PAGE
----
Lowe’s is piloting its HoloLens-powered kitchen remodeling capability in a Seattle-area store and will expand it to a Raleigh, N.C., store, the companies announced.
Consumers will don the untetheredWindows 10 device to view options for kitchen cabinetry, countertops, appliances, backsplashes and the like. Consumers will be able to “experience a holographic representation of a completely new kitchen, adjust finishes and options instantly, and share their designs easily online,” said HoloLens GM Scott Erickson.
By using the HoloLens, Lowe’s lets customers view full-scale design and appliance options while conserving floor space, he said.
People will be able to view large items such as cabinets, appliances and countertops “in size and scale with incredibly high-definition options and detailed finishes,” he said. Viewers will be able to see the difference between shiny chrome appliance finishes and matte-brushed aluminum finishes, he noted.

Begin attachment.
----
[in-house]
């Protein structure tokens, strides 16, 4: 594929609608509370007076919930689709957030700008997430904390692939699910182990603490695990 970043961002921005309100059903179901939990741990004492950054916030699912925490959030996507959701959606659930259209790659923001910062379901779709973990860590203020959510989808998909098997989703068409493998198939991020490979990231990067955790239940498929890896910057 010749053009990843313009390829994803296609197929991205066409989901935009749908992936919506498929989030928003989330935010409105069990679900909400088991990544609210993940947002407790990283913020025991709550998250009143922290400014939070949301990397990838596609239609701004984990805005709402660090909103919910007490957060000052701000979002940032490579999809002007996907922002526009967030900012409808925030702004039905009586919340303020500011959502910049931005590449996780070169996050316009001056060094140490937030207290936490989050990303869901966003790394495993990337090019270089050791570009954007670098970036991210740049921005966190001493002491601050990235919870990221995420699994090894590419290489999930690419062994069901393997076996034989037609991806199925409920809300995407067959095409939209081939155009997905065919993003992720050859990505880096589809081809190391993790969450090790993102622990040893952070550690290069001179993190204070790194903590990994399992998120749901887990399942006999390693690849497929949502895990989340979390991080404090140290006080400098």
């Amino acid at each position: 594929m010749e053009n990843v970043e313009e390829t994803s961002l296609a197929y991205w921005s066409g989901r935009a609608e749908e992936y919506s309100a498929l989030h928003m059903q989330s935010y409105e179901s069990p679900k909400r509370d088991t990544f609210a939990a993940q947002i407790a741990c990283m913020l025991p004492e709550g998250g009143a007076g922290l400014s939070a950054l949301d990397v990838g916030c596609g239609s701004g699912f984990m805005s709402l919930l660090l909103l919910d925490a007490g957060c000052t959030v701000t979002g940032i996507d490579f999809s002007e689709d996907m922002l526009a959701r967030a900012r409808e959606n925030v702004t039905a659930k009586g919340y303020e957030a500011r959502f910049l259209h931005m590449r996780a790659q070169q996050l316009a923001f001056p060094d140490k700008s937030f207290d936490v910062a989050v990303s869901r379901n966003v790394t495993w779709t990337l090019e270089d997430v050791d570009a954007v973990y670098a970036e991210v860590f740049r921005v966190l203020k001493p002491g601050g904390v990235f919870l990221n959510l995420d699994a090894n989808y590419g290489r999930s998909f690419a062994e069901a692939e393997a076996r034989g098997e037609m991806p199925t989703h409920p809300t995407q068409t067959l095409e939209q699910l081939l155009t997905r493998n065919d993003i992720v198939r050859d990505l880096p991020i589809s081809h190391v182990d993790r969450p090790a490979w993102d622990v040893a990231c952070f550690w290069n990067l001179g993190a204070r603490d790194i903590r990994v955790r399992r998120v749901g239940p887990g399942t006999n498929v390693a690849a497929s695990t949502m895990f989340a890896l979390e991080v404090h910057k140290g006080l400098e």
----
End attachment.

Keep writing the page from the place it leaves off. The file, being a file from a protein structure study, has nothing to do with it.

Customers will also be able to change the look of a showroom space by adjusting the size and shape of an island and viewing virtual design options against physical counter stools in “mixed reality.” With mixed reality, “customers can remain within the physical kitchenette and view options and adjustments to that existing physical space, alongside physical options, in the form of holograms,” he explained.
The HoloLens incorporates see-through holographic lenses and an optical projection system to make full-color holograms appear in the wearer’s real-world environment.
In-store designers, spouses or friends can view what the customer is seeing in real time through a hand-held Surface tablet.
In the future, consumers could view renovation options while inside their house, viewing holograms of custom kitchen cabinets and appliances within the home’s existing kitchen space, Microsoft said.
Microsoft plans March 30 shipments of the HoloLens Development Edition for app developers. Microsoft announced plans last October to develop the HoloLens, which does not need a computer or smartphone to deliver a VR experience. The company hasn’t said when the consumer version would be available.